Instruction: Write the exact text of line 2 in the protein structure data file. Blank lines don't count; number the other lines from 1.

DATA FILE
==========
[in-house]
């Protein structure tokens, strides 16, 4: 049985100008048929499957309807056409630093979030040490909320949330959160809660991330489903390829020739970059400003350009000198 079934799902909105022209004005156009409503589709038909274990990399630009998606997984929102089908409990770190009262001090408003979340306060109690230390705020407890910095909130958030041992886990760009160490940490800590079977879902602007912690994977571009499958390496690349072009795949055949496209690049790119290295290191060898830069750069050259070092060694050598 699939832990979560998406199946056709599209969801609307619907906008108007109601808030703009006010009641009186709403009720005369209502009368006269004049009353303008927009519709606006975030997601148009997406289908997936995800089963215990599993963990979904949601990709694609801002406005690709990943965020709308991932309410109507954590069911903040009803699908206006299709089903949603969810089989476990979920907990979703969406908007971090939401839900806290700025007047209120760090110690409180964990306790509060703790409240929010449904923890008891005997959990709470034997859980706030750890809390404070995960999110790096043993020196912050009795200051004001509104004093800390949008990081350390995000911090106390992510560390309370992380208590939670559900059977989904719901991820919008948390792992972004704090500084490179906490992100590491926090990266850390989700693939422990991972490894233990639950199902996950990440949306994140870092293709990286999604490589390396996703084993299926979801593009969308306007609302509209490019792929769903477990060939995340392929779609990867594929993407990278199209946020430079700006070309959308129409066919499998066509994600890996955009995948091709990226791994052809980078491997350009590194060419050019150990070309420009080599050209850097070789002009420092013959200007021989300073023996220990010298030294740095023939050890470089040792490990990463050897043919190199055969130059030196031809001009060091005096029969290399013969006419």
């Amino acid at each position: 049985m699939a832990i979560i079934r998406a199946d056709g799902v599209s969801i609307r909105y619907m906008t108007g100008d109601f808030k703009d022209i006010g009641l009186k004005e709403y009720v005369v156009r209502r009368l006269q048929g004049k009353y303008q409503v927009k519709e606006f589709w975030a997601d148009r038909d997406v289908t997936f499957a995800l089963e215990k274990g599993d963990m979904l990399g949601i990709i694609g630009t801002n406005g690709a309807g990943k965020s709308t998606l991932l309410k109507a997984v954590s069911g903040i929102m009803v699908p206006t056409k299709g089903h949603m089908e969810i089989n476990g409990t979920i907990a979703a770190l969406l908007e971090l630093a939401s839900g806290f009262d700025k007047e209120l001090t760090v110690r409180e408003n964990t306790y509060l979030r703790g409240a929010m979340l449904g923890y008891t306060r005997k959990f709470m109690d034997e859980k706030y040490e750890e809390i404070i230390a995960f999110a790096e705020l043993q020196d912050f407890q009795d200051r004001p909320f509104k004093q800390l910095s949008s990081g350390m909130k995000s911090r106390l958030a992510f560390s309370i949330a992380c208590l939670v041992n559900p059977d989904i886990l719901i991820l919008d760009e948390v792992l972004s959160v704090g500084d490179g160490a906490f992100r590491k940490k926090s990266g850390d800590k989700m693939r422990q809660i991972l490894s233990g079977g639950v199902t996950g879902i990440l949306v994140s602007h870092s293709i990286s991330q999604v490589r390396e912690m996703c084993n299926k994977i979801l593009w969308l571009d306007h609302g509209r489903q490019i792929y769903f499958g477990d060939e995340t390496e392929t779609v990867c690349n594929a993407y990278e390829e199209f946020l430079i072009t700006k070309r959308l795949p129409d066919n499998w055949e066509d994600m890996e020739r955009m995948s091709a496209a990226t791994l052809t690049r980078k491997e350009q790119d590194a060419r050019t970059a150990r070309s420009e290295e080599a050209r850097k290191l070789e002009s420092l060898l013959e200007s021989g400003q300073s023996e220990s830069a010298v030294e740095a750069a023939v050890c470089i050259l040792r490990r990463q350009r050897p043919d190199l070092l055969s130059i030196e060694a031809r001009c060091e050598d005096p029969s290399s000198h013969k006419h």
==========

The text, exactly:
């Protein structure tokens, strides 16, 4: 049985100008048929499957309807056409630093979030040490909320949330959160809660991330489903390829020739970059400003350009000198 079934799902909105022209004005156009409503589709038909274990990399630009998606997984929102089908409990770190009262001090408003979340306060109690230390705020407890910095909130958030041992886990760009160490940490800590079977879902602007912690994977571009499958390496690349072009795949055949496209690049790119290295290191060898830069750069050259070092060694050598 699939832990979560998406199946056709599209969801609307619907906008108007109601808030703009006010009641009186709403009720005369209502009368006269004049009353303008927009519709606006975030997601148009997406289908997936995800089963215990599993963990979904949601990709694609801002406005690709990943965020709308991932309410109507954590069911903040009803699908206006299709089903949603969810089989476990979920907990979703969406908007971090939401839900806290700025007047209120760090110690409180964990306790509060703790409240929010449904923890008891005997959990709470034997859980706030750890809390404070995960999110790096043993020196912050009795200051004001509104004093800390949008990081350390995000911090106390992510560390309370992380208590939670559900059977989904719901991820919008948390792992972004704090500084490179906490992100590491926090990266850390989700693939422990991972490894233990639950199902996950990440949306994140870092293709990286999604490589390396996703084993299926979801593009969308306007609302509209490019792929769903477990060939995340392929779609990867594929993407990278199209946020430079700006070309959308129409066919499998066509994600890996955009995948091709990226791994052809980078491997350009590194060419050019150990070309420009080599050209850097070789002009420092013959200007021989300073023996220990010298030294740095023939050890470089040792490990990463050897043919190199055969130059030196031809001009060091005096029969290399013969006419």